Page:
Bass's works have the constant characteristic of answering practical needs. In 1669 he reprinted Moses Särtels' Judæo-German glossary on the Bible; adding a grammatical preface, a work intended to supply the lack of grammatical knowledge among teachers of the young, and to furnish the latter with the correct German rendering in translating the Bible. Bass was greatly interested in improving the instruction of the young, and recommended the German-Polish Jews to imitate the methods of instruction obtaining in the Portuguese community of Amsterdam (Introduction to "Sifte Yeshenim," p. 8, translated by Güdemann, in "Quellenschriften zur Gesch. des Unterrichtswesens," pp. 112 et seq.), describing in detail their curriculum. His subcommentary on Rashi's commentary on the Pentateuch and the five Megillot (Amsterdam, 1680, and many times reprinted) is also intended for elementary instruction. In this little book he has summed up with admirable brevity and clearness the best work of his fifteen predecessors, who had commented on Rashi; the book being even to-day a most useful and almost indispensable aid toward understanding and appreciating Rashi. A most interesting and somewhat amusing little work is Bass's itinerary, entitled "Masseket Derek Ereẓ," a treatise on the roads of the country (Amsterdam, 1680); the book, written in Judæo-German, contains also tables of all the current coins, measures, and weights in European countries, and a list of routes, post connections, and distances. Bass's chief work, however, is his bibliographical manual "Sifte Yeshenim" (Lips of the Sleepers; compare Cant. R. to vii. 10) (Amsterdam, 1680, frequently reprinted). This work contains a list of 2,200 Hebrew books, in the alphabetical order of the titles, conscientiously giving the author, place of printing, year, and size of each book, as well as a short summary of its contents. The majority of the books described he knew at first hand; the description of the others he borrowed from the works of Buxtorf and Bartolocci (from the latter only in the first part).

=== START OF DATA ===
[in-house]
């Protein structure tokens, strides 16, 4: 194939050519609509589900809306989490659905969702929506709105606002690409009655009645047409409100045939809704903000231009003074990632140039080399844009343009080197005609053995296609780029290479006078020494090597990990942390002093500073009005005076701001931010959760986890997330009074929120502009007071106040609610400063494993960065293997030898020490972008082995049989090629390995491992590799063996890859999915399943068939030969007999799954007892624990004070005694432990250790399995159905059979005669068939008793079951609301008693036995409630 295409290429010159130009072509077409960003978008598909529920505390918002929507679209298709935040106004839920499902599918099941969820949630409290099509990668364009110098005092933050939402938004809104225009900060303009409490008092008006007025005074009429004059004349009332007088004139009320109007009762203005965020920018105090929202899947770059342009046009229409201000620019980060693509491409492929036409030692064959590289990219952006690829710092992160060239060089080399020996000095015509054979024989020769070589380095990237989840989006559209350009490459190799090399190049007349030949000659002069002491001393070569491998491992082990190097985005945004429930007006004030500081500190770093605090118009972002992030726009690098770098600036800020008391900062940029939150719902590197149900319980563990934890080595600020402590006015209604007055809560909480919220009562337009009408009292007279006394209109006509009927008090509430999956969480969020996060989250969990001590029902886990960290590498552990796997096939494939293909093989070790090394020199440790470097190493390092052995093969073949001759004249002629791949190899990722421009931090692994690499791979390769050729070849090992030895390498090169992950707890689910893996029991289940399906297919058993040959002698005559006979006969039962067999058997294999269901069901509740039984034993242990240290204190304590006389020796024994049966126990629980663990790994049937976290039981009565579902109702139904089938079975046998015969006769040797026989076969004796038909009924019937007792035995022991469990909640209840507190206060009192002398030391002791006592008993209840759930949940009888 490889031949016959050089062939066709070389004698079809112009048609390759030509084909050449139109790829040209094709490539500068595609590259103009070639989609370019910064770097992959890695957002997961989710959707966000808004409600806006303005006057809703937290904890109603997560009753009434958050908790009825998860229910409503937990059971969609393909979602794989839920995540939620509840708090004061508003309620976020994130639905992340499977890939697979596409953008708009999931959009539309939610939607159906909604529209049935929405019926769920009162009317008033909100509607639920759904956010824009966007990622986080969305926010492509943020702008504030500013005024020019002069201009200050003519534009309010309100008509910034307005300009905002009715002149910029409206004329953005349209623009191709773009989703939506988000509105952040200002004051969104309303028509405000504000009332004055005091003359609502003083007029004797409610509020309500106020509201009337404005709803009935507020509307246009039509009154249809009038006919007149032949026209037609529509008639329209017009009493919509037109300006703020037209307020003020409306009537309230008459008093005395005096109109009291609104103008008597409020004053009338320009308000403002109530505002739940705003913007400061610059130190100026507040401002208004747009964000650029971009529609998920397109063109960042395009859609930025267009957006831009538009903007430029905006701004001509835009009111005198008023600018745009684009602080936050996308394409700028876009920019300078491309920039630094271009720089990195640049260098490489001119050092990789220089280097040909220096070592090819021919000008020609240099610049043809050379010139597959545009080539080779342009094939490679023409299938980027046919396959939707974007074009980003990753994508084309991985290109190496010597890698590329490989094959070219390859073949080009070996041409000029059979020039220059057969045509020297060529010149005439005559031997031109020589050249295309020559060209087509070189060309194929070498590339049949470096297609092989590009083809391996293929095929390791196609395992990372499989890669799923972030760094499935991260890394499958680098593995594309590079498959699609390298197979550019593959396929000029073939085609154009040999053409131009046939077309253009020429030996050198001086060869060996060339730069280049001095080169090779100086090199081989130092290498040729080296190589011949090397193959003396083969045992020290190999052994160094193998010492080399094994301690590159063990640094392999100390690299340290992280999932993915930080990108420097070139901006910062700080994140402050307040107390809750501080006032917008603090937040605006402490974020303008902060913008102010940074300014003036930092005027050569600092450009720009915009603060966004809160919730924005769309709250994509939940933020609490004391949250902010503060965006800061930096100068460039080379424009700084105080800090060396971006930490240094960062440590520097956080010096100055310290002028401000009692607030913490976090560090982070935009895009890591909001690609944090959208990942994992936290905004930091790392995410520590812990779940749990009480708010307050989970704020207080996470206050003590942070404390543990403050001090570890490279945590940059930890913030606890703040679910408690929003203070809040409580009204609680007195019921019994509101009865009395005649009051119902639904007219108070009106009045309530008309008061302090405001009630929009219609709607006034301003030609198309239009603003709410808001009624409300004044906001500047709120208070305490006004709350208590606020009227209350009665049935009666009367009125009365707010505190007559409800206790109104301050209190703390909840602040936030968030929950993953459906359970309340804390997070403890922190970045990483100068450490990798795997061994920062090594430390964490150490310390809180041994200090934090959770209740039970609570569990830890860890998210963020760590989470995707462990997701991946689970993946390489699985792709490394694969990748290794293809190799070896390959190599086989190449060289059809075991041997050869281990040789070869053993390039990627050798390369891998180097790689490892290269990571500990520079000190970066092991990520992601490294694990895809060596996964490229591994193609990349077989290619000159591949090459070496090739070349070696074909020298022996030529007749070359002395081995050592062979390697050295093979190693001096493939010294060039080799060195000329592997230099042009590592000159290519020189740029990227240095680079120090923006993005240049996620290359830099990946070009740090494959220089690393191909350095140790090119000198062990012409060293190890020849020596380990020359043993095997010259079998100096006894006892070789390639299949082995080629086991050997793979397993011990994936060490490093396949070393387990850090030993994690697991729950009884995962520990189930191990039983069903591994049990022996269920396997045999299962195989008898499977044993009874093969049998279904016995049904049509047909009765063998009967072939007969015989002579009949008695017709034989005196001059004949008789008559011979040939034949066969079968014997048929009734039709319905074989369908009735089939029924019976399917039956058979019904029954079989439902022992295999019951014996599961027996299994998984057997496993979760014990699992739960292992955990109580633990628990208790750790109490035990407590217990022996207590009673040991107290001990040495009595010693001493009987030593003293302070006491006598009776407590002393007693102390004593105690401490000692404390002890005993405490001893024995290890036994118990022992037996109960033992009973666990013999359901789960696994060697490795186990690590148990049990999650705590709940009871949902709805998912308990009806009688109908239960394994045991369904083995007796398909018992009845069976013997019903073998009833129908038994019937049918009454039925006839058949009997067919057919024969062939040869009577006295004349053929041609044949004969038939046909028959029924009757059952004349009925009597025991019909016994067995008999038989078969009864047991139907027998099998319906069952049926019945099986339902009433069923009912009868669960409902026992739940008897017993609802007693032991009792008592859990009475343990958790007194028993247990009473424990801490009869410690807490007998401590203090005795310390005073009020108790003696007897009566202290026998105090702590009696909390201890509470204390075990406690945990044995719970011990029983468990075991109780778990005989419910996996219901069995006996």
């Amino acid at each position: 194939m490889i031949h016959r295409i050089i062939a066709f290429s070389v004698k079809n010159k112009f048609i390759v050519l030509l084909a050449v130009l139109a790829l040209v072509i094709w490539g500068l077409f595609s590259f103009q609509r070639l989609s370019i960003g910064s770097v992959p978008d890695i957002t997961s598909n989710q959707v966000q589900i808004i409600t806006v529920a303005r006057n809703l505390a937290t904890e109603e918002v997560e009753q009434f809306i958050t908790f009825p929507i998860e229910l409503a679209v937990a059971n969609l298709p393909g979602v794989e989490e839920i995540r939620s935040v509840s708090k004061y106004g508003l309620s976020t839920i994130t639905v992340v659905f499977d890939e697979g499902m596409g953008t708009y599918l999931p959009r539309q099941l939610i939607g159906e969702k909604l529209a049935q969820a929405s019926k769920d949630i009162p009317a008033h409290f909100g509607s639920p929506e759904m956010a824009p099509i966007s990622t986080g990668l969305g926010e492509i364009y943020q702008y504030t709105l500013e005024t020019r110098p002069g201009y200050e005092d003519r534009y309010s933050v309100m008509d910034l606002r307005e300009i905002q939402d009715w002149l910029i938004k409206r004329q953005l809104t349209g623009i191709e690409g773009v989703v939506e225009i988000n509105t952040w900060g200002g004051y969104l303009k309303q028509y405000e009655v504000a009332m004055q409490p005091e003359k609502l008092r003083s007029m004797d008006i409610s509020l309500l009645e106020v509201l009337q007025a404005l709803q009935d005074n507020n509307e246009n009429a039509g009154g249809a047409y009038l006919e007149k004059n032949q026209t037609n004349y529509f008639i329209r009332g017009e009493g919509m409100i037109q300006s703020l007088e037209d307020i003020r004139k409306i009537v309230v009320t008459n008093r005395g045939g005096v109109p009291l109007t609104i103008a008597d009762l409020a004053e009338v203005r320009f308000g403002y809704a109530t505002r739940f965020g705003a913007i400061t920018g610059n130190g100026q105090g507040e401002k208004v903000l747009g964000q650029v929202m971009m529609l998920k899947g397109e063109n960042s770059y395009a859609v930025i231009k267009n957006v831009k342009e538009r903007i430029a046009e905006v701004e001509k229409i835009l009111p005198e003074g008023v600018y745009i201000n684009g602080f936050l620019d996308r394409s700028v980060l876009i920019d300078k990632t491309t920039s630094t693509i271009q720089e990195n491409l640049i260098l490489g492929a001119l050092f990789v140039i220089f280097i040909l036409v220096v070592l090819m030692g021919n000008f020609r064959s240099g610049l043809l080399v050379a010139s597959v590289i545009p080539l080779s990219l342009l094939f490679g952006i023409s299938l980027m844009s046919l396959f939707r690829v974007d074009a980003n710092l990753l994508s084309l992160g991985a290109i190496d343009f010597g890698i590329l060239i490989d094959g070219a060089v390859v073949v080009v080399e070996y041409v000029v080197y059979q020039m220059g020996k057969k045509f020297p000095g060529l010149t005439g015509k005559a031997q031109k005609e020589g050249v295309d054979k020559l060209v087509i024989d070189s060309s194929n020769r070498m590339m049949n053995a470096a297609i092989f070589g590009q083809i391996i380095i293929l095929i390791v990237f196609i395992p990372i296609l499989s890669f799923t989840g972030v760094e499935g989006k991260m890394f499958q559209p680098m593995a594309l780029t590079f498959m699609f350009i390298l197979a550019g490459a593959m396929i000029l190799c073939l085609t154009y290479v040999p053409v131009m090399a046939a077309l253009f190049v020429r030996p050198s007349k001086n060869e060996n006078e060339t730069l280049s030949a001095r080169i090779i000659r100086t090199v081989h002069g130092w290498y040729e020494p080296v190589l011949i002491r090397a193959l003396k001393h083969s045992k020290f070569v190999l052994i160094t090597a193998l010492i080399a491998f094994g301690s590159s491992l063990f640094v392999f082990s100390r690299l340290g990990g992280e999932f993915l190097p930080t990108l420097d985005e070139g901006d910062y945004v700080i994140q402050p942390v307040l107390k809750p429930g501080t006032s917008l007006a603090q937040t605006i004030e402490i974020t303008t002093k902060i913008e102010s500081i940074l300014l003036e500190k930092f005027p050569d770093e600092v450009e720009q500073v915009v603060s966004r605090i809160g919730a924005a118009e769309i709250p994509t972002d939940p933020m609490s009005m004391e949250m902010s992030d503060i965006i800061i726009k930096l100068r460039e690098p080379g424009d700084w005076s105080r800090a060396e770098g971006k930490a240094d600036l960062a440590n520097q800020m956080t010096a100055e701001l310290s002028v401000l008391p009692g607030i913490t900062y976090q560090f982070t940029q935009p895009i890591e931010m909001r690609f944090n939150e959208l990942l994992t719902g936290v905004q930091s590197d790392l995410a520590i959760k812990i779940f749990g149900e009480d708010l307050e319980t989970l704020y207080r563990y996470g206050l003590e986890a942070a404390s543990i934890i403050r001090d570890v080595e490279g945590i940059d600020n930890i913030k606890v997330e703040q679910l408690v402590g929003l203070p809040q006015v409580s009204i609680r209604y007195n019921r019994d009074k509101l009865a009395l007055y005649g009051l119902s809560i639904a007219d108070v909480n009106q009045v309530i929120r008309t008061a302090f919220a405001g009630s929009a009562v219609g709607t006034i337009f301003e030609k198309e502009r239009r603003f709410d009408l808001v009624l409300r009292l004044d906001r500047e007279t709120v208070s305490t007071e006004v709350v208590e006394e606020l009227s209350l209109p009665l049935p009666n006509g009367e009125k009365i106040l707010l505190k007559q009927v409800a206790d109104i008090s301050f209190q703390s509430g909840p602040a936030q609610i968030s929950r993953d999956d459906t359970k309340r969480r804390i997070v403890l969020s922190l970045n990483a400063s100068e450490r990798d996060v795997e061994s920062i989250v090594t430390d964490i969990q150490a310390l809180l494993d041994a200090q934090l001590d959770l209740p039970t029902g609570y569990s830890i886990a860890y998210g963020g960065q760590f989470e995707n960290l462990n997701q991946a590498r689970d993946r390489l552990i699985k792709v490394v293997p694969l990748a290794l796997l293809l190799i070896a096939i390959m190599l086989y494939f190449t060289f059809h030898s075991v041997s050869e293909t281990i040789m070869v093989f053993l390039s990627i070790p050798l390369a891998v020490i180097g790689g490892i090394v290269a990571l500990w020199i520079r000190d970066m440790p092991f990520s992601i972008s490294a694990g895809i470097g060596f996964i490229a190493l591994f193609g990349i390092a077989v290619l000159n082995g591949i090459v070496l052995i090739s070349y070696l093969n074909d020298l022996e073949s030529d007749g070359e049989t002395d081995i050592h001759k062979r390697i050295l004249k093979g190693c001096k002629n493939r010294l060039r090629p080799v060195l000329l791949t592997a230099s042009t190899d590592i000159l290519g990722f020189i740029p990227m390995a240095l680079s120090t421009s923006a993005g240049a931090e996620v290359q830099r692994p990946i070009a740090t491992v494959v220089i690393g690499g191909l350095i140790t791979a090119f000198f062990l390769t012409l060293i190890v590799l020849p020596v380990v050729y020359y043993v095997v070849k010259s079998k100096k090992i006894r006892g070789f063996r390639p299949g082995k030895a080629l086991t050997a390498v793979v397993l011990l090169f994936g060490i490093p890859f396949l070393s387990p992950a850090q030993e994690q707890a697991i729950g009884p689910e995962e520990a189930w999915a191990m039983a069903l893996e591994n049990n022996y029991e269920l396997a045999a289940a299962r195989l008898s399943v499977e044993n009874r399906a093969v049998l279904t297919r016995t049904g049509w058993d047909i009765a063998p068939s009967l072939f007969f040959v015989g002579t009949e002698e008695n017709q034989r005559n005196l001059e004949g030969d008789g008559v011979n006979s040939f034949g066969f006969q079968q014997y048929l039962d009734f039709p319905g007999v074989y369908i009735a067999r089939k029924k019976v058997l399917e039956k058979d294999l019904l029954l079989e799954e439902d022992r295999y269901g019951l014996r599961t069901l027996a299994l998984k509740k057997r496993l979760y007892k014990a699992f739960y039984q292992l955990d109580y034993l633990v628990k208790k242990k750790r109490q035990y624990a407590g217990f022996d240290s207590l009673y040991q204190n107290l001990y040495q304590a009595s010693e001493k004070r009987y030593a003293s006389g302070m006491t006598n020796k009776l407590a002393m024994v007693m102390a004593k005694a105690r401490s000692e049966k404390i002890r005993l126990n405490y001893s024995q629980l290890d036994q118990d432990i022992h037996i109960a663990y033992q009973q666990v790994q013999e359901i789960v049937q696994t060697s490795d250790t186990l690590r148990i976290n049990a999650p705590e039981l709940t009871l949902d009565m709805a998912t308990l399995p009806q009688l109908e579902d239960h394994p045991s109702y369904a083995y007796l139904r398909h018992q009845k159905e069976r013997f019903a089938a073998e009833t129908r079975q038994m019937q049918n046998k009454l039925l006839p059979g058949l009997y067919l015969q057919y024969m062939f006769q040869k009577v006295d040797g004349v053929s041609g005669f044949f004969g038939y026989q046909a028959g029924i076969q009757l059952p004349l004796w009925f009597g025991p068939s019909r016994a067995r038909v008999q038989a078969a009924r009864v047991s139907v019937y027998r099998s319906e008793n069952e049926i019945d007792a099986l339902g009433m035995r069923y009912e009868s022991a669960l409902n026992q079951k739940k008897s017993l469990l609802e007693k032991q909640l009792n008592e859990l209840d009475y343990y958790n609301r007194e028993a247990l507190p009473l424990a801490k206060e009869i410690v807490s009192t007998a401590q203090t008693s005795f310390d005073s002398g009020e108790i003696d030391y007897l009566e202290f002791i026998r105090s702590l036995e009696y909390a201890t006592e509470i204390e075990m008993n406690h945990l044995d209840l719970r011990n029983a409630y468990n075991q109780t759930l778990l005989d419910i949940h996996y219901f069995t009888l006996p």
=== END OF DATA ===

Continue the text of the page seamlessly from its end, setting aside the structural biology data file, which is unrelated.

As Bibliographer.

Bass's work is distinguished not only by its brevity and accuracy, but by an entirely original feature, in respect to which he had no predecessor, and almost no successor; namely, a classification of the entire Jewish literature, as far as he knew it. He divides the whole into two chief groups, Biblical and post-Biblical, and each group again into ten subdivisions. Thus, dictionaries, grammars, and translations form a subdivision of the Biblical group; while Talmud commentaries and novellæ are included in the Talmudic group. Although this classification is still very superficial and primitive, it indicates its author's wide knowledge and astonishing range of reading. In addition to the list and classification of the books, Bass gives an alphabetical index of authors, including one of the Tannaim, Amoraim, Saboraim, and Geonim.

Bass's introduction to his work is most characteristic of the spirit prevailing among German Jews at that time: he cites ten "religious reasons" for the usefulness of his work. Not only was Bass's undertaking new to the German Jews, but it also appeared strange to them; and only the Portuguese Jews of Amsterdam, who had a leaning toward methods and systems, knew how to appreciate him. Christian scholars, however, were at once impressed by the scholarship, style, usefulness, and reliability of the bibliography. Latin as well as German translations, some of which are still extant in manuscript, were undertaken by Christian Orientalists. The greatest proof of Bass's merit lies in the fact that Wolf's "Bibliotheca Hebræa" is based chiefly on the "Sifte Yeshenim."

Bibliography:
  • Brann, Monatsschrift, xl. 477-480, 515-526, 560-574;
  • idem, in Liebermann's Jahrbuch für Israeliten, 1883, pp. 105 et seq.;
  • Fürst, Bibl. Judaica, Introduction to Part iii. 76-83;
  • Oelsner, Shabbethai Bassista, Leipsic, 1858;
  • Steinschneider and Cassel, in Ersch and Gruber, Encyklopädie, xxviii. 87;
  • Steinschneider, Cat. Bodl. col. 2229;
  • Wolf, Bibl. Hebrœa, i. 1023, ii. 957, iii. 1000, iv. 769.
L. G.